For more than a millennium some of the greatest figures in British history have walked its aisles and transepts, many to be married, or later to shuffle into the next place via its raised tombs: Newton, Darwin, Chaucer, Wilberforce.
Now, in an unprecedented commercial move that has ruffled some of the Church of England’s more conservative feathers, Gucci finds itself on that illustrious list after Westminster Abbey confirmed plans to host its first fashion show.
In June, the Italian label will show off its cruise collection in the abbey’s cloisters. Models will strut over the graves of the monks who once mediated there, just yards from the site of 16 royal weddings including the Duke of Cambridge’s.
Alessandro Michele, Gucci’s creative director, described news of show as “magical” but some clergy found other words. “I think it’s part of the Disneyfication of all the traditional sacred spaces in this land,” the Reverend Peter Owen-Jones told The Independent.
“It confuses what the Church is for. Is the central icon of Christianity there to offer spiritual sustenance and love or is it just part of the marketplace of capitalism,” added the priest and author from East Sussex.
“We are in the process of selling our soul for a pair of trousers.”
A spokesperson for the abbey confirmed the deal with Gucci, but pointed out that the cloisters have been available for corporate hire for some time, if not until now for a fashion show. “So far the reaction has been positive,” she said.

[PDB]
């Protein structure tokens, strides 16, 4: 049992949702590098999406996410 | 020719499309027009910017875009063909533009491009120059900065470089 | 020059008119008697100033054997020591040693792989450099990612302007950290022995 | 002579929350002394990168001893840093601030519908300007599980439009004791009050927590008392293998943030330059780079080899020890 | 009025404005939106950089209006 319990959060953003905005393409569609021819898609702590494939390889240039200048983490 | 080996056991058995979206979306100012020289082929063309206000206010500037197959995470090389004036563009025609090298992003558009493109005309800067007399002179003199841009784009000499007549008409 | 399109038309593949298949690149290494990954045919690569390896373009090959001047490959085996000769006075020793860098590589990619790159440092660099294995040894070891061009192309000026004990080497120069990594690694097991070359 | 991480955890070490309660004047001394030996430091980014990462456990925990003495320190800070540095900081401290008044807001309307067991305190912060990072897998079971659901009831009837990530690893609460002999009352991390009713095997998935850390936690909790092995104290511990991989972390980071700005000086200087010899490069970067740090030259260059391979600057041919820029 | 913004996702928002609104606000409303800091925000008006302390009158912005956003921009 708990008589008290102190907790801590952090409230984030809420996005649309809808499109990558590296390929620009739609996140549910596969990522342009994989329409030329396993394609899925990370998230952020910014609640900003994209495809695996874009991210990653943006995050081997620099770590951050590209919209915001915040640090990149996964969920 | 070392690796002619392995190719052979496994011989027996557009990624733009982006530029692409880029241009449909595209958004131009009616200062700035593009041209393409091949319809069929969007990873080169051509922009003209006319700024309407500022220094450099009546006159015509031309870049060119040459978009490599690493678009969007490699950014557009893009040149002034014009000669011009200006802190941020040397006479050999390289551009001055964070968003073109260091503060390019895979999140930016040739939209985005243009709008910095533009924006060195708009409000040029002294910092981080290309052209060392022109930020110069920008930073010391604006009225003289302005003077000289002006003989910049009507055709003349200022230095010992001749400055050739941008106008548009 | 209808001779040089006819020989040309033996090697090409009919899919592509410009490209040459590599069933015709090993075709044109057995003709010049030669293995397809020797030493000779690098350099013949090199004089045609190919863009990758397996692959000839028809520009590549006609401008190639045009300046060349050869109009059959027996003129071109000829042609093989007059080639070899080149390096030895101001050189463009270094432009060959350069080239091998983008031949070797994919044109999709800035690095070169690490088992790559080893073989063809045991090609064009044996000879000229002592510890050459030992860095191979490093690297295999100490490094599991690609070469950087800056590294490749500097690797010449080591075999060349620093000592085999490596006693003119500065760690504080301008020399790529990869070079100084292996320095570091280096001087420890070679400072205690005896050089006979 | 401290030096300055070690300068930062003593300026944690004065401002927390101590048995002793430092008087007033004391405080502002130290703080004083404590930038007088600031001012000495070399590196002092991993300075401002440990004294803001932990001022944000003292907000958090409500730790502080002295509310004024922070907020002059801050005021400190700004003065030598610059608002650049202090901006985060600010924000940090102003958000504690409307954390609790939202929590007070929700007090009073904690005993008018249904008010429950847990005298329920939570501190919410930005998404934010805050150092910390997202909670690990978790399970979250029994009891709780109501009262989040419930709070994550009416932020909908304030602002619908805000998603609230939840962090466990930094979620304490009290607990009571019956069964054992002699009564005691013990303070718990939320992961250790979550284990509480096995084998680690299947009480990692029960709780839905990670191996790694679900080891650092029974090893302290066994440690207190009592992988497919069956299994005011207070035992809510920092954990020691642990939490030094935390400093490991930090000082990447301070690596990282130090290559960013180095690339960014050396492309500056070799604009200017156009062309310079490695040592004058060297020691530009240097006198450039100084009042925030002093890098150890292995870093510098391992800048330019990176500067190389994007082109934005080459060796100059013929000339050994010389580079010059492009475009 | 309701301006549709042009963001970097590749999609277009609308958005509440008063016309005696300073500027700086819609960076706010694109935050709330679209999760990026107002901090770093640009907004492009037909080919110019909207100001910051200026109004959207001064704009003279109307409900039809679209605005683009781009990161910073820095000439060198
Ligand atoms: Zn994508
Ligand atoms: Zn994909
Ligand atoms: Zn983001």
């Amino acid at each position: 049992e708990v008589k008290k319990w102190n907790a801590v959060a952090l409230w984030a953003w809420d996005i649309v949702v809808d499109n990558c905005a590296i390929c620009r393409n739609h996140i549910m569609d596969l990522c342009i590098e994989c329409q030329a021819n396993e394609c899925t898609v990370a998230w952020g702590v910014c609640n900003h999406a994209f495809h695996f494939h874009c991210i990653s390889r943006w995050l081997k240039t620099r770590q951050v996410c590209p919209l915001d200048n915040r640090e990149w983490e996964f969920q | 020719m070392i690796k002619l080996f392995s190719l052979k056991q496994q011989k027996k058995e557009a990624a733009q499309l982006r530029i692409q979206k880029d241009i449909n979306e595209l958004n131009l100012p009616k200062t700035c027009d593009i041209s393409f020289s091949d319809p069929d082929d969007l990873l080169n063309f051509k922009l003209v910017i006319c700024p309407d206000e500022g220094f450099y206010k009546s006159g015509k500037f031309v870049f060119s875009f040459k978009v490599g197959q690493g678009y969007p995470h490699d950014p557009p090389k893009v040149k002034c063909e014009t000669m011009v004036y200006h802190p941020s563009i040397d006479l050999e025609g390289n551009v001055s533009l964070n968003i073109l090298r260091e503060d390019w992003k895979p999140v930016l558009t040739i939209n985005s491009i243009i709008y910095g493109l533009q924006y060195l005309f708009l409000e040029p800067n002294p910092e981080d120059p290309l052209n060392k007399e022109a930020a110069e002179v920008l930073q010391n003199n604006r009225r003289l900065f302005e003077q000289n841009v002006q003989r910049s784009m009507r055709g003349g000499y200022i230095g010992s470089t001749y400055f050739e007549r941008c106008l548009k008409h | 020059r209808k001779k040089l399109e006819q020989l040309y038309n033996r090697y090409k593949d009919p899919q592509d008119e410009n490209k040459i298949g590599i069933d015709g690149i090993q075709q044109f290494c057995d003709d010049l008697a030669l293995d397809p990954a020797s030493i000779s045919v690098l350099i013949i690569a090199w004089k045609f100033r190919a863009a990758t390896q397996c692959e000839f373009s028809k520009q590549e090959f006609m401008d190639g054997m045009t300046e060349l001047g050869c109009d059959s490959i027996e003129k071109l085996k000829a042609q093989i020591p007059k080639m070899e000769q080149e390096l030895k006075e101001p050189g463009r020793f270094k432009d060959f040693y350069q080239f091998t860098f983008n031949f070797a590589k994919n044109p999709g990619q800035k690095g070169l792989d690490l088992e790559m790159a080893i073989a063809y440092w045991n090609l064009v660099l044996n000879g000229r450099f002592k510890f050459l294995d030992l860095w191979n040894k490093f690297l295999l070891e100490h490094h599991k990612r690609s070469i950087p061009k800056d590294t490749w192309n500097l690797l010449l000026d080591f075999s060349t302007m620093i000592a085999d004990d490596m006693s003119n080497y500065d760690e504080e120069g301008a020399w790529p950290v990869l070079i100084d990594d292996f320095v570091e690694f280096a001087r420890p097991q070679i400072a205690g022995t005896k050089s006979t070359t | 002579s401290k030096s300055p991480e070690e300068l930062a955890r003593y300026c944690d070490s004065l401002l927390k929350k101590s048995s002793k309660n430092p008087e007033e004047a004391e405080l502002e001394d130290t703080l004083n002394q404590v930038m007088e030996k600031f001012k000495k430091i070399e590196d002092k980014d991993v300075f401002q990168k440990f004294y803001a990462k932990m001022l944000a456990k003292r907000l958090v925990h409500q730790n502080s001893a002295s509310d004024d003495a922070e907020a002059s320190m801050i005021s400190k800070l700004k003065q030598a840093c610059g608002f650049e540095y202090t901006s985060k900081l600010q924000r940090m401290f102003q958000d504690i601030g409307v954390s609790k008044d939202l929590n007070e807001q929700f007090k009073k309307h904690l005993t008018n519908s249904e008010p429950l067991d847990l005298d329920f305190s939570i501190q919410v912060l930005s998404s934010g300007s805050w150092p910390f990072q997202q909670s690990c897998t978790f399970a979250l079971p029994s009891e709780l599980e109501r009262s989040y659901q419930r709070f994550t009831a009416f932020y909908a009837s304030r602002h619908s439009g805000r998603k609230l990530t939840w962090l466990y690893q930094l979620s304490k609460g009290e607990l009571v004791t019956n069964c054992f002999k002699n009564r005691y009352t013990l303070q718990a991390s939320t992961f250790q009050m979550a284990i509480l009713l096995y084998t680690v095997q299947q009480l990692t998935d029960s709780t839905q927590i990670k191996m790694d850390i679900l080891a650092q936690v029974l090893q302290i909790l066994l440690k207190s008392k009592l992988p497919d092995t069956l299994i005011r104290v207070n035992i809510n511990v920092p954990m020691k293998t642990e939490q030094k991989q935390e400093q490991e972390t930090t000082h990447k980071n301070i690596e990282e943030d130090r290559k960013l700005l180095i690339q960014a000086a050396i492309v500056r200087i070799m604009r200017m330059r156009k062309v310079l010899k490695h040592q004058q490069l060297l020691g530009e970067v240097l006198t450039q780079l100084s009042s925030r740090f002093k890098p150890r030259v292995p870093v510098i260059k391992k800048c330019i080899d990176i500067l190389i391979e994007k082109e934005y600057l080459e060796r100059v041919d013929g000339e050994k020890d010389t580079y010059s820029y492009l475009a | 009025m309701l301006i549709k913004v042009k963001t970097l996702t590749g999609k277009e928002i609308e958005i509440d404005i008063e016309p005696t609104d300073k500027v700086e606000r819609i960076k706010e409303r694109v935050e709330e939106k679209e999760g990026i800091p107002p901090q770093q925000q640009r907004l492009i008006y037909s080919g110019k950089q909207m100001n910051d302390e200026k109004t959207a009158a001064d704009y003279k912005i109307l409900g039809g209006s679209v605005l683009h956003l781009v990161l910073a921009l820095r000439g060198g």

But even as excitement cut through the fashion industry, some expressed reservations. “Anyone else think the context is a little weird for a clothes show?” asked the New York Times fashion director and critic Vanessa Friedman on Twitter.
April Alexander, a member of the General Synod, the Church of England’s governing body, was more relaxed. “I think it’s a good thing to share those beautiful cloisters with as many people as possible, especially if, I guess, many of these people are not normal churchgoers,” she said.
Churches across Britain facing funding crises have explored new ways to make money, and Westminster Abbey already charges a £20 entrance fee for adults. Last month the building’s famous facade received a neon makeover as part of the Lumiere London festival of light.
In 2014, a Post Office branch opened inside St James church in West Hampstead in a move that its vicar and new postmaster hoped would return it to the centre of the community.
“We’re going to see churches and cathedrals being put to much wider use in future,” Paul Handley, editor of The Church Times, said. “We have a feature this week on new uses including skateboarding, street dance, parkour, and beer festivals.”
But Reverend Peter said a fashion show crossed a line: “And I think when those boundaries are crossed, the very purpose of having a building like that at the centre of our culture is wounded… to my mind this will only exacerbate the problems facing the church.”
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